After several delays, including the director and the Tolkien estate both separately suing New Line Cinema and a brief flirtation with Guillermo del Toro taking over the project, Peter Jackson returns to Middle Earth for J. R. R. Tolkien‘s The Hobbit. Roughly one-third of the 300-page children’s fantasy, The Hobbit: An Unexpected Journey feels far too familiar, somewhat less magical, and far more expected, than the title would indicate.
Our story, oddly, begins on the same day as The Lord of the Rings: The Fellowship of the Ring with Bilbo Baggins (Ian Holm) beginning to chronicle his adventures for his nephew Frodo (Elijah Wood), while waiting for Gandalf (Ian McKellen) to arrive to celebrate the Hobbit’s 111th birthday. After this somewhat awkward (not to mention completely unnecessary) sequence, our story finally beings in earnest as the younger Bilbo (Martin Freeman) meets Gandalf the Grey and thirteen dwarves for an impromptu dinner which will forever change his life.
Since the film doesn’t spend time properly introducing or differentiating the dwarves (Thorin Oakenshield, Gloin, Óin, Ori, Nori, Dori, Dwalin, Balin,Kili, Fili, Bifur, Bofur, and Bombur), other than their king Thorin (Richard Armitage), I won’t spend time doing its work here. Needless to say the characters are largely interchangeable, and, despite informing us repeatedly of their lack of fighting ability, our pack of dwarves proves to be preposterously skilled enough to take on thousands of Goblins without a single character getting as much as a scratch (making the heroic standoff at Helms Deep from The Lord of the Rings: The Two Towers look somewhat pathetic by comparison).
The group, which Bilbo is pushed and tricked into joining, sets off to reclaim the lost dwarf kingdom of Erebor which was taken by the dragon Smaug years ago. Sadly, as he’s really one of only two new characters worth noting, Smaug gets almost no screentime in a performance that makes the shark in Jaws look like a camera whore. Jackson toys with us in the flashbacks by never showing the audience a clear look at the dragon, and even the film’s final shot gives us only the tiniest glimpse of one of the most important characters of Tolkien’s novel.
Many of the characters are mostly indistinguishable, the locations are all a little too familiar (through no fault of its own Rivendell simply can’t be as magical more than a decade later), the little we see of Smaug is disappointing, and the battle with the Goblins feels more like a Temple of Doom theme park ride. However, despite this issues, the film does deliver some good moments… and, yes, quite a bit of walking.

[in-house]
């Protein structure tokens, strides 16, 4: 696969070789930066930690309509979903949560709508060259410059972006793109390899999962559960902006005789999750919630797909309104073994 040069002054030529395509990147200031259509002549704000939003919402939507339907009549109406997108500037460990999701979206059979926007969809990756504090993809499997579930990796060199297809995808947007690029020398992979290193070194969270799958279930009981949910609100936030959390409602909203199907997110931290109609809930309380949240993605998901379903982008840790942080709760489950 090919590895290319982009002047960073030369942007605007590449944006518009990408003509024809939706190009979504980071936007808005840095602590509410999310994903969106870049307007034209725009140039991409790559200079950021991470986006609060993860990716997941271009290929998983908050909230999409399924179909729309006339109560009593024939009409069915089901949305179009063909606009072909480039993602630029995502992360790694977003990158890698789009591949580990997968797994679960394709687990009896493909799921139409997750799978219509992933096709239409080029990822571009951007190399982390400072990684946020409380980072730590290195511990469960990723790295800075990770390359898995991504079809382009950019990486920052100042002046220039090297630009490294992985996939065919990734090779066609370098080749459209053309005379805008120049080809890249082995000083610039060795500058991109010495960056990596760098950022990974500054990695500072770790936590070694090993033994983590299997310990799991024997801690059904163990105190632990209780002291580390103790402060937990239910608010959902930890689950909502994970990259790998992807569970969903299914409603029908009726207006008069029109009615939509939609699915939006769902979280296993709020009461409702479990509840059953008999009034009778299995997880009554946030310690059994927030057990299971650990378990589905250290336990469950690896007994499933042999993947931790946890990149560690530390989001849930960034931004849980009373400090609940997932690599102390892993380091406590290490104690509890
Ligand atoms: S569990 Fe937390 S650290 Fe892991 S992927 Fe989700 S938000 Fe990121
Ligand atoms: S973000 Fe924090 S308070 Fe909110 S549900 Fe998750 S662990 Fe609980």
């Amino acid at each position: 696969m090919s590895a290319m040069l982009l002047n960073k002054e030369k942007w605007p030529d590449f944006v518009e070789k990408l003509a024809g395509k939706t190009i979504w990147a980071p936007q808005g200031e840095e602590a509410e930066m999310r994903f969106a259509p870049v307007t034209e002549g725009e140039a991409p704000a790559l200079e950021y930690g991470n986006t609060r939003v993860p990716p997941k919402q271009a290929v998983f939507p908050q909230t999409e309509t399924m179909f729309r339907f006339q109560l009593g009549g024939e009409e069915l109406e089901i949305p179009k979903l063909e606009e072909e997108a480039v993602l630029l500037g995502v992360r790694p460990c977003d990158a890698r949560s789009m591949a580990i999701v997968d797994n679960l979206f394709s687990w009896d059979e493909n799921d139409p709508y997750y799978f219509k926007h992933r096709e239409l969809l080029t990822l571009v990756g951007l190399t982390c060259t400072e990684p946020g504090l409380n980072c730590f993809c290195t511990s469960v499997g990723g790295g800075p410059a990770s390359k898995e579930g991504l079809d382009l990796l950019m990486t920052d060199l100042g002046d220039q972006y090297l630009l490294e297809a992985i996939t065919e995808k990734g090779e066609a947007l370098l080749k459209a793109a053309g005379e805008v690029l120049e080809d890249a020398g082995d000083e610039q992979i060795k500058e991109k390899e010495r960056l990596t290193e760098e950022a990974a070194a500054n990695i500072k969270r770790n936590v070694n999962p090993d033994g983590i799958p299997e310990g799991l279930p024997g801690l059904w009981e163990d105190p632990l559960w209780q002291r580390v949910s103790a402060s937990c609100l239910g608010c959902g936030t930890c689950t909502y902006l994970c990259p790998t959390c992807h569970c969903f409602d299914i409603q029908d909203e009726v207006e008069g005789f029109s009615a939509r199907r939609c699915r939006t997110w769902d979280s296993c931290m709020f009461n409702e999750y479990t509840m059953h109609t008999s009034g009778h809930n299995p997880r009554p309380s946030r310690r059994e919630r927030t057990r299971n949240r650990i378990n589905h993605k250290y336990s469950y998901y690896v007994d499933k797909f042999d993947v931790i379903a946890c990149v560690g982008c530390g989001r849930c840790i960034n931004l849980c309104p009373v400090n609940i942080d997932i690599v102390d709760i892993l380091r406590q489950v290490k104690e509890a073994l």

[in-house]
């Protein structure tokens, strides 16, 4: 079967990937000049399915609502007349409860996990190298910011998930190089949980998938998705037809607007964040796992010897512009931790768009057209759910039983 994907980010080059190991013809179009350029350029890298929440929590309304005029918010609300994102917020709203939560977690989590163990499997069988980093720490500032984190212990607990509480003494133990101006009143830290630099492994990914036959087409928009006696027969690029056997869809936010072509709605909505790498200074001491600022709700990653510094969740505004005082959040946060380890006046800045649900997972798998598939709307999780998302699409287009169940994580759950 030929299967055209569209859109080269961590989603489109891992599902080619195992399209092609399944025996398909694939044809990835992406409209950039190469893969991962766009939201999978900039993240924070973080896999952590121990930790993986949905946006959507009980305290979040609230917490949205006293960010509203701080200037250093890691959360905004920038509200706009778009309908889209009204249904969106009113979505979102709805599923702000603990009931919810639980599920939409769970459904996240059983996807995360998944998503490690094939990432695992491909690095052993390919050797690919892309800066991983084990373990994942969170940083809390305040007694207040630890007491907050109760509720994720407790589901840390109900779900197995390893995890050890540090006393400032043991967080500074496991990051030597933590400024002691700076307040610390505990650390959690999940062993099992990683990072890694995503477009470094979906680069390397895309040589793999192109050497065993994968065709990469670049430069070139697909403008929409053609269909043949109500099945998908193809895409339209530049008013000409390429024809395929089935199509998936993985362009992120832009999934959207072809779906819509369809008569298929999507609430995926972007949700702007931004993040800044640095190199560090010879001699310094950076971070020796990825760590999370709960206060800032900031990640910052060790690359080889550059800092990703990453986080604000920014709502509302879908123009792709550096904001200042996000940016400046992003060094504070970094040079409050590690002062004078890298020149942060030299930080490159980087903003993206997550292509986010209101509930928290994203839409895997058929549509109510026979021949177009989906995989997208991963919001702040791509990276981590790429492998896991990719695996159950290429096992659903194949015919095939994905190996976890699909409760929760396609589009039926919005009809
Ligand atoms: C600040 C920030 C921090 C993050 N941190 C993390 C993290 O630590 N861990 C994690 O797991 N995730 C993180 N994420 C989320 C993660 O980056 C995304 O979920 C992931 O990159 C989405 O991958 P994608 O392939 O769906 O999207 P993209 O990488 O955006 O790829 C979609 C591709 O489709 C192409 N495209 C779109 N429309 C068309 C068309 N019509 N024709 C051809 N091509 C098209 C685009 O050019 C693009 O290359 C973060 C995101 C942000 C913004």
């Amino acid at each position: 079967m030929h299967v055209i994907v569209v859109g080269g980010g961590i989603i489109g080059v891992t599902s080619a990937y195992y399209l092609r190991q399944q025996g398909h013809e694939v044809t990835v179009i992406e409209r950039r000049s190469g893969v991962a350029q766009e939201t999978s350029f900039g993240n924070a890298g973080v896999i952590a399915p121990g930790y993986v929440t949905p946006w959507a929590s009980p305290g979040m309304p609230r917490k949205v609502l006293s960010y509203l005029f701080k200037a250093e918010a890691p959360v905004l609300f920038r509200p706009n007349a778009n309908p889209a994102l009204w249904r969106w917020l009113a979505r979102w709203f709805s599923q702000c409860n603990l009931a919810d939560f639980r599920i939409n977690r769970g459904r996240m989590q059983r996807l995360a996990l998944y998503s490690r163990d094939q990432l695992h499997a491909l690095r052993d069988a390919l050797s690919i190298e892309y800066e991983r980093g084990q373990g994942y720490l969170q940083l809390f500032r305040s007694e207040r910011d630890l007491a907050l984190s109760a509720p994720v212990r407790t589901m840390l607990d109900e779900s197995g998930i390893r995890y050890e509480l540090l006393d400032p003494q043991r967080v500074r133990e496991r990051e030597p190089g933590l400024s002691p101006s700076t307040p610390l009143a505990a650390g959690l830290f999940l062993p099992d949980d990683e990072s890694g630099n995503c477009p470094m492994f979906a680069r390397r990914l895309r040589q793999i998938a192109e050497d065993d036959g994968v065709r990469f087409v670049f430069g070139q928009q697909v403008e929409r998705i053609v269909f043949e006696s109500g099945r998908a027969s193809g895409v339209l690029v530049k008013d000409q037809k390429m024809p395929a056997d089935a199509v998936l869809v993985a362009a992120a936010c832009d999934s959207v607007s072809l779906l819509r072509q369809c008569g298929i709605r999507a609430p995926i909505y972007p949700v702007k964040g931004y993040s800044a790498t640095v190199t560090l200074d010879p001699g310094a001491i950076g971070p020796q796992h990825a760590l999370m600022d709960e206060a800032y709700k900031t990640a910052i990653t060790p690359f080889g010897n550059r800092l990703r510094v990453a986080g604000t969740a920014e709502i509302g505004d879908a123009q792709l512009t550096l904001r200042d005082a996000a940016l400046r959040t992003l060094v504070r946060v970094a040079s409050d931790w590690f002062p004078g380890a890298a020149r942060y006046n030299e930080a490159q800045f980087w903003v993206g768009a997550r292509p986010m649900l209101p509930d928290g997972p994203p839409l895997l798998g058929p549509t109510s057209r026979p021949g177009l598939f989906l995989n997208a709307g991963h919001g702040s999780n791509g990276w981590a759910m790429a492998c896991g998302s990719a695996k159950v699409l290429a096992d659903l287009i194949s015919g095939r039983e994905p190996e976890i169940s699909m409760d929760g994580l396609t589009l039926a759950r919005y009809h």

The best sequence of the film, by far, is Bilbo’s battle of riddles with Gollum (Andy Serkis) deep in the caves underneath the Goblin kingdom. The sequence looks terrific, as does Gollum, and it’s one of the few pieces of the film where the audience isn’t hit over the head with scenery and effects (other than Gollum himself), allowing Tolkien’s story (rather than the lush scenery and the film’s much discussed 48 frames per second) to do the heavy lifting.
Although I was unable to view the film in IMAX, I did see a version presented in 3D at the much ballyhooed 48 frames per second which gives the entire movie looks incredibly clear on-screen. The effect both helps and hurts the movie as the enhanced view certainly makes everything on-screen pop but by doing so it makes many of the film’s sets (such as Bag End) look like movie sets for the first time. The higher frame rate also brings a little too much clarity to many of the film’s fast-paced 3D and CGI-heavy action sequences which makes the effects look mediocre. On a couple of a occasions, such as the battle of the stone giants on the mountain pass, it even made me wince.
The enjoyment of seeing McKellen, Christopher Lee, and Hugo Weaving reprise their roles from The Lord of the Rings allows me to forgive them for looking far older than in the previous films (which all take place decades after The Hobbit). And as a fan of Sherlock I must admit Freeman is an inspired choice to play the younger version of Ian Holm. Of the other new characters Armitage’s Thorin is the real standout, even if the film requires him to be unnecessary dickish to Bilbo for nearly the entire film.
Even in the sequences that work the events of the film definitely feel unnecessarily drawn-out in order to craft three films of a much smaller novel than any of The Lord of the Rings books when a single, and far more focused film, would probably serve just as well. Although I’m a fan of Sylvester McCoy, the entire subplot involving Radagast the Brown (who is hardly mentioned in the actual novel) as well as the teasing of the rising of a necromancer in the forest, feels mostly like filler.
The Hobbit: An Expected, and Familiar, Journey should appease most fans, at least until they make it home and think back how little of The Hobbit is present in this first installment. Yes the movie delivers moments big and small from the novel, including the trolls and the dwarves singing of the Misty Mountains, but it also looses its way while slowly meandering through its nearly three-hour running time.
By the end of the movie the audience is left with a nearly identical final shot from The Two Towers where the characters look into the distance to see how far they still have to go to reach their mountain. A final shot for the first film in a trilogy should make you yearn for more, not feel instantly exhausted at what you’ll have to wade through to see the finish line. I’m not sure I have the strength for the rest of the journey. Sigh, at least next year’s sequel should have far more of our dragon (who might finally be allowed on-camera and allowed to speak with Sherlock Holmes‘ voice). I’ll admit, that I want to see.